About the project
People managing Scotland's natural environment will have more information on how their decisions could affect farmers, wildlife and greenhouse gas emissions from the 'Economic value of Scottish ecosystem services' project.
The work is part of the OPERAs programme on Ecosystem Science for Policy and Practice. OPERAs is developing ecosystem science for policy and practice to enhance sustainable use of ecosystems and has 27 partners from across the EU.
Economic value of Scottish ecosystem services
The aim of this project is to contribute to the improvement of decision-making relating to the management of Scotland’s natural environment.
Scotland’s distinctive assemblage of species and habitats characterises a great stock of natural capital from which people derive great benefit.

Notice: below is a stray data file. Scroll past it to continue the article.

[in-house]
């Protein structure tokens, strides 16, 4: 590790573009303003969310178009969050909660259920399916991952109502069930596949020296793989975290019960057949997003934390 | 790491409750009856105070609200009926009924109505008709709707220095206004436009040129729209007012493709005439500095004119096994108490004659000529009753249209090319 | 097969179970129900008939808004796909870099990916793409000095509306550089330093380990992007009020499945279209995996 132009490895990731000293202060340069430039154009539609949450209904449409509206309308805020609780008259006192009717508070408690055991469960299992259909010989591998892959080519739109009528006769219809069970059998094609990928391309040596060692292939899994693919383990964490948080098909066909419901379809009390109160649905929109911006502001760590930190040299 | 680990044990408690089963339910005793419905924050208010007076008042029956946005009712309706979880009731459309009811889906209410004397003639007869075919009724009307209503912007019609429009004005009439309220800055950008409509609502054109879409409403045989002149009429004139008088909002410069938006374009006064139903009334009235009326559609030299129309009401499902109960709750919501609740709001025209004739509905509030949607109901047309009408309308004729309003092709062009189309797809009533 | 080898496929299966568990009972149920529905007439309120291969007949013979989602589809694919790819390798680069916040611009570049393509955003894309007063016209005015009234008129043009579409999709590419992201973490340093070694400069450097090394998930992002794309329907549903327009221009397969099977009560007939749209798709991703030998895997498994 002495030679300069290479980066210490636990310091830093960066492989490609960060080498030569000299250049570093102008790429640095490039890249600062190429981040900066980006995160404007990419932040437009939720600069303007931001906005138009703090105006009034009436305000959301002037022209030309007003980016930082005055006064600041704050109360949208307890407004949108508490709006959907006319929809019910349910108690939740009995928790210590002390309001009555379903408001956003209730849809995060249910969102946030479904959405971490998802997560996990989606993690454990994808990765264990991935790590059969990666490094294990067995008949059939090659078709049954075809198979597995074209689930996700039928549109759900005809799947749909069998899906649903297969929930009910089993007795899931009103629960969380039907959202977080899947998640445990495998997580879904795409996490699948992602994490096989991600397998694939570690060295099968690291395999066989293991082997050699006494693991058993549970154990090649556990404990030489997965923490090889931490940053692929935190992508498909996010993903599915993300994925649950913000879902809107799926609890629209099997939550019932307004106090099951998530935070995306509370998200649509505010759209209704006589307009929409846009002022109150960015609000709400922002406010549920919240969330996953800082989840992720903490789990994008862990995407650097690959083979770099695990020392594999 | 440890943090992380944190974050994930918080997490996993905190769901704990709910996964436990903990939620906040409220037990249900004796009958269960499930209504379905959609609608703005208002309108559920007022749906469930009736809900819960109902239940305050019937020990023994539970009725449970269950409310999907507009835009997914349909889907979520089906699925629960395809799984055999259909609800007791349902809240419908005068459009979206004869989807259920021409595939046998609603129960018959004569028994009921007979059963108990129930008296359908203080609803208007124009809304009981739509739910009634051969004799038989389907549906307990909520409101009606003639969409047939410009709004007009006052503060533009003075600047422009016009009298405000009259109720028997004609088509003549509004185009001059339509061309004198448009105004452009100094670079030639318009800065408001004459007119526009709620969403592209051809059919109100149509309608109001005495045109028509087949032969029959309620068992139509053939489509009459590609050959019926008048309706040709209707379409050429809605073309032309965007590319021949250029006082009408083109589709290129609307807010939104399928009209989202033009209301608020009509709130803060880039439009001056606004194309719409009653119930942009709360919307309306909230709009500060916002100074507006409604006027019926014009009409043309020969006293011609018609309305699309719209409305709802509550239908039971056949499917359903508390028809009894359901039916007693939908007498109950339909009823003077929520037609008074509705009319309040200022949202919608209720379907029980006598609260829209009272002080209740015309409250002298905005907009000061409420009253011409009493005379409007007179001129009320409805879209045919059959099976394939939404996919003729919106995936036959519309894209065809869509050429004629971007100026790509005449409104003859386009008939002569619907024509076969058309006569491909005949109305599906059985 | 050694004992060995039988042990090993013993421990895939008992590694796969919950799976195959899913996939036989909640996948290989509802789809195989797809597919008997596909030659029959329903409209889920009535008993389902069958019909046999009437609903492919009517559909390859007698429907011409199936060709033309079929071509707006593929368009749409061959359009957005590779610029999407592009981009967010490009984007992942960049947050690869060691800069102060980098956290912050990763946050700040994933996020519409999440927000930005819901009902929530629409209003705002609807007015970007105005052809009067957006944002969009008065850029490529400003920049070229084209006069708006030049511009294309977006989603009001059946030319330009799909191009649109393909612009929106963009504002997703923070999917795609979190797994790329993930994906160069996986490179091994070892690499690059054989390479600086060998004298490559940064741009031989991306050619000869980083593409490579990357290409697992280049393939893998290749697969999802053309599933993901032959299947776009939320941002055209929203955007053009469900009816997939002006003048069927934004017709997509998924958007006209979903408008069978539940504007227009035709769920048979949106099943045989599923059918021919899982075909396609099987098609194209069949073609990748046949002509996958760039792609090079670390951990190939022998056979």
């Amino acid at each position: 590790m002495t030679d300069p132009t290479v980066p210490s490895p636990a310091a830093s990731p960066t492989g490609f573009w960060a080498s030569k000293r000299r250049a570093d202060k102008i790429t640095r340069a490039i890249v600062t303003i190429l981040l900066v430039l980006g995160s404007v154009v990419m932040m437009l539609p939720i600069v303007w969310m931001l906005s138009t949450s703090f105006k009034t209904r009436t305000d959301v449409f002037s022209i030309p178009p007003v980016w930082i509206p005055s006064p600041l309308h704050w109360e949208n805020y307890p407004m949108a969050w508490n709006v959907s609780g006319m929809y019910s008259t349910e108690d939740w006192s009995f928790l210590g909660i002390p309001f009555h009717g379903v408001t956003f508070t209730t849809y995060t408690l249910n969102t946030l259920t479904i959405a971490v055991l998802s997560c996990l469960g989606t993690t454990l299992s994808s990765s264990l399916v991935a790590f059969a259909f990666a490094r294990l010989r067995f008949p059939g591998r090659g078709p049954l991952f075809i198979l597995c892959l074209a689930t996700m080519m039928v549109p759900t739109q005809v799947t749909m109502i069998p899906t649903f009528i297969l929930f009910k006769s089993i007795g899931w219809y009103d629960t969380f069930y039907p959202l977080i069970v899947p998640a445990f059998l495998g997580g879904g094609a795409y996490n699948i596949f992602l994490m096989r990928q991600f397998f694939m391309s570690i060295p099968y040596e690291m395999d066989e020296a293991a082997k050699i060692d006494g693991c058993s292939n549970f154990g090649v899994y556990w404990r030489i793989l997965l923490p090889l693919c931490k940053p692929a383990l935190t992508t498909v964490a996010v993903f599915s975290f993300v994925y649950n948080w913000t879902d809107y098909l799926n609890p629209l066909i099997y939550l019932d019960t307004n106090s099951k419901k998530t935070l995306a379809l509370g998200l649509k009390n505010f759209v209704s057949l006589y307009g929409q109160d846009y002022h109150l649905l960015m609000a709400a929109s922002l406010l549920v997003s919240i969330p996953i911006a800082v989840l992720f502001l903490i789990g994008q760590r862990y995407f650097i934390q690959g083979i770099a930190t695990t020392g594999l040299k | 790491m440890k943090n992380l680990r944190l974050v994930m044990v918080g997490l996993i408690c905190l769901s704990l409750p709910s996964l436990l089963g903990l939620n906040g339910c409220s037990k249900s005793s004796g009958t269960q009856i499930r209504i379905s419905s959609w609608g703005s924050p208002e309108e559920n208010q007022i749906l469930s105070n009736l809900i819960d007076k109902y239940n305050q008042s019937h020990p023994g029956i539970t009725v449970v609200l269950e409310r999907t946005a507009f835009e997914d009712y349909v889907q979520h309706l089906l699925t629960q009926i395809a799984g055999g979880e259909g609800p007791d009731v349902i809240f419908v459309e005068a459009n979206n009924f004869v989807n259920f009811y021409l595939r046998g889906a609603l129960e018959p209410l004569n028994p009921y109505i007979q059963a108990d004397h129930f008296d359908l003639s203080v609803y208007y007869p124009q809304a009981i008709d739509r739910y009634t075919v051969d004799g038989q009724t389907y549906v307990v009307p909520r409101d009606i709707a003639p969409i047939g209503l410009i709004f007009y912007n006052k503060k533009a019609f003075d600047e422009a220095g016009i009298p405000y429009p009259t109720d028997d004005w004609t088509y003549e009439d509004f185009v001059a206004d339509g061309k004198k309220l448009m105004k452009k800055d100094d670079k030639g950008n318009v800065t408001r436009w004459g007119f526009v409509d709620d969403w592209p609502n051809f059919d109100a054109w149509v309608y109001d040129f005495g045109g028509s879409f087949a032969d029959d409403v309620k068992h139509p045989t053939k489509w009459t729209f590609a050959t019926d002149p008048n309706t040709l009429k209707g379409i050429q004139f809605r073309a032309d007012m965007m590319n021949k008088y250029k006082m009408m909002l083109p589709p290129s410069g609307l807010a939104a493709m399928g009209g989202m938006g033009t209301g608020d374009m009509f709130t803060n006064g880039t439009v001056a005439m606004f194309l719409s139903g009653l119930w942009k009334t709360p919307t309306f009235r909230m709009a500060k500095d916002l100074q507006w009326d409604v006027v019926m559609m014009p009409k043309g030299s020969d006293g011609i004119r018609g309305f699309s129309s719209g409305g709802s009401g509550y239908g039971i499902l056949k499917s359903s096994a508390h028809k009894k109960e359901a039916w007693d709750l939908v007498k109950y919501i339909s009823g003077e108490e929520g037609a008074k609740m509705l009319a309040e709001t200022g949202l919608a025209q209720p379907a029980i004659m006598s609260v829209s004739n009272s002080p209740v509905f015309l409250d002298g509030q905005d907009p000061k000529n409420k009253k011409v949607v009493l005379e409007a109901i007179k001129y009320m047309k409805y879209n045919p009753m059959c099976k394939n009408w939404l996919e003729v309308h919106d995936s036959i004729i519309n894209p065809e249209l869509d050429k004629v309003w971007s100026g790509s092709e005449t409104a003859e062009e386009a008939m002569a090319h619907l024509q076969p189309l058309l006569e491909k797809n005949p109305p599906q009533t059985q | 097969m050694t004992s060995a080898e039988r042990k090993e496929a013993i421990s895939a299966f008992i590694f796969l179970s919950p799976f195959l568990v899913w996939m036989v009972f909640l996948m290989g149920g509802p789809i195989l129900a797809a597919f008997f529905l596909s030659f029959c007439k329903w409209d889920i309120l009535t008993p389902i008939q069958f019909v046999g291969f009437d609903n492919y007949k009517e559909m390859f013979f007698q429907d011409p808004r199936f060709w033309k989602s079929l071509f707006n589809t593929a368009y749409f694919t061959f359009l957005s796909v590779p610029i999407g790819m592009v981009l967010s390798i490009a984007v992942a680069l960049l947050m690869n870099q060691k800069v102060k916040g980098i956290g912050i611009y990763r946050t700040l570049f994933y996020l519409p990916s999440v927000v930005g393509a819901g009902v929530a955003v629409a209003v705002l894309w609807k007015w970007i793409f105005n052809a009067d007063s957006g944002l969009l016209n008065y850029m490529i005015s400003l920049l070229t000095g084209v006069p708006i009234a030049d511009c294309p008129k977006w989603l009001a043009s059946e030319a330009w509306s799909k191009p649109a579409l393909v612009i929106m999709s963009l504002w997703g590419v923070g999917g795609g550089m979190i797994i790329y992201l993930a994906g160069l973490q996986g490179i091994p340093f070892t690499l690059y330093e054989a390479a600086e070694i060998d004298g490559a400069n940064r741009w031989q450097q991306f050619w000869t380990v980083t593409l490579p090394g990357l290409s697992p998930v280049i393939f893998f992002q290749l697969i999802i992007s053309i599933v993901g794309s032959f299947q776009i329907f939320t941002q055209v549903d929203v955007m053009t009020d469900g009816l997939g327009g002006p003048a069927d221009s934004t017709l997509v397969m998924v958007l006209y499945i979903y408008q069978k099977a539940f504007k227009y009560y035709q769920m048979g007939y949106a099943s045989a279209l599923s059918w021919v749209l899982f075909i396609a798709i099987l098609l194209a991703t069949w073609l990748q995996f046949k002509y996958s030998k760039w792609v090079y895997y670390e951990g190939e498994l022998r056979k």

Ecosystem services are crucial to the production of many vital goods underpinning and enhancing human well-being, including water quality and quantity, agricultural production, habitat for wildlife biodiversity, recreational areas, etc.
However, the absence of markets for many such goods results in a lack of readily observable prices, which means that the true value of benefit flows to people is underestimated in national economic frameworks and traditional decision-making.
Accurate valuation of natural capital related goods is a vital requirement for delivering efficient use of both market and non-market resources.
In recent years, economists have attempted to address this challenge to decision making through a number of high profile studies, such as the pioneering work of the UK National Ecosystem Assessment (UK-NEA).
We take application of methods of economic valuation presented in the UK-NEA further by considering additional essential ecosystem services (e.g. water quality) and, moreover, modelling the high degree of inter-dependency between natural systems.
Contact: Amii Harwood